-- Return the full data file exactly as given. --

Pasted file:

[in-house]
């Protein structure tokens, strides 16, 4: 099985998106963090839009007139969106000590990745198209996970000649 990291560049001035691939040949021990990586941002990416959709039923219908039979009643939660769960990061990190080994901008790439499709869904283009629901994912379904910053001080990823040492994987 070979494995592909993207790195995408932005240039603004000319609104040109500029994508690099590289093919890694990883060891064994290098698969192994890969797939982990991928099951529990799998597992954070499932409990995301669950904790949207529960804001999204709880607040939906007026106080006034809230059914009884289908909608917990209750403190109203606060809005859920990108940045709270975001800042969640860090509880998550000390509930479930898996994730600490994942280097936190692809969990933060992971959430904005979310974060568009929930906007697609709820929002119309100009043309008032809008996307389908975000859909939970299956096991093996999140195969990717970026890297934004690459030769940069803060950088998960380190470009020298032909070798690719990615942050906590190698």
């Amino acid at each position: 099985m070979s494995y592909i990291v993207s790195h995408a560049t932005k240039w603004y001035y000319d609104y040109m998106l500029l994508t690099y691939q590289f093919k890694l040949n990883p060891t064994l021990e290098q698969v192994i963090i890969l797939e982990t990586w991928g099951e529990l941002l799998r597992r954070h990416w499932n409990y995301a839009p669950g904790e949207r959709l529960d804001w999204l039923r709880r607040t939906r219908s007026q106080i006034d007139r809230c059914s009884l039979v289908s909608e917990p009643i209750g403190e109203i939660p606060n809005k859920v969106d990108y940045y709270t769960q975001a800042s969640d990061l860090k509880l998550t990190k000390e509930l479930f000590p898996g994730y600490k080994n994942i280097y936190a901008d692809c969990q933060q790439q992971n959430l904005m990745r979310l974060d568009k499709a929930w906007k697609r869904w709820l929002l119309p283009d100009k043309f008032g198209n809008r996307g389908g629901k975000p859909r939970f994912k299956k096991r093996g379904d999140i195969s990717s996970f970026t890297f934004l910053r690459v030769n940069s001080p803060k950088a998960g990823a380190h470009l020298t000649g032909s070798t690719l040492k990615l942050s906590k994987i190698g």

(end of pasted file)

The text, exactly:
[in-house]
């Protein structure tokens, strides 16, 4: 099985998106963090839009007139969106000590990745198209996970000649 990291560049001035691939040949021990990586941002990416959709039923219908039979009643939660769960990061990190080994901008790439499709869904283009629901994912379904910053001080990823040492994987 070979494995592909993207790195995408932005240039603004000319609104040109500029994508690099590289093919890694990883060891064994290098698969192994890969797939982990991928099951529990799998597992954070499932409990995301669950904790949207529960804001999204709880607040939906007026106080006034809230059914009884289908909608917990209750403190109203606060809005859920990108940045709270975001800042969640860090509880998550000390509930479930898996994730600490994942280097936190692809969990933060992971959430904005979310974060568009929930906007697609709820929002119309100009043309008032809008996307389908975000859909939970299956096991093996999140195969990717970026890297934004690459030769940069803060950088998960380190470009020298032909070798690719990615942050906590190698």
């Amino acid at each position: 099985m070979s494995y592909i990291v993207s790195h995408a560049t932005k240039w603004y001035y000319d609104y040109m998106l500029l994508t690099y691939q590289f093919k890694l040949n990883p060891t064994l021990e290098q698969v192994i963090i890969l797939e982990t990586w991928g099951e529990l941002l799998r597992r954070h990416w499932n409990y995301a839009p669950g904790e949207r959709l529960d804001w999204l039923r709880r607040t939906r219908s007026q106080i006034d007139r809230c059914s009884l039979v289908s909608e917990p009643i209750g403190e109203i939660p606060n809005k859920v969106d990108y940045y709270t769960q975001a800042s969640d990061l860090k509880l998550t990190k000390e509930l479930f000590p898996g994730y600490k080994n994942i280097y936190a901008d692809c969990q933060q790439q992971n959430l904005m990745r979310l974060d568009k499709a929930w906007k697609r869904w709820l929002l119309p283009d100009k043309f008032g198209n809008r996307g389908g629901k975000p859909r939970f994912k299956k096991r093996g379904d999140i195969s990717s996970f970026t890297f934004l910053r690459v030769n940069s001080p803060k950088a998960g990823a380190h470009l020298t000649g032909s070798t690719l040492k990615l942050s906590k994987i190698g």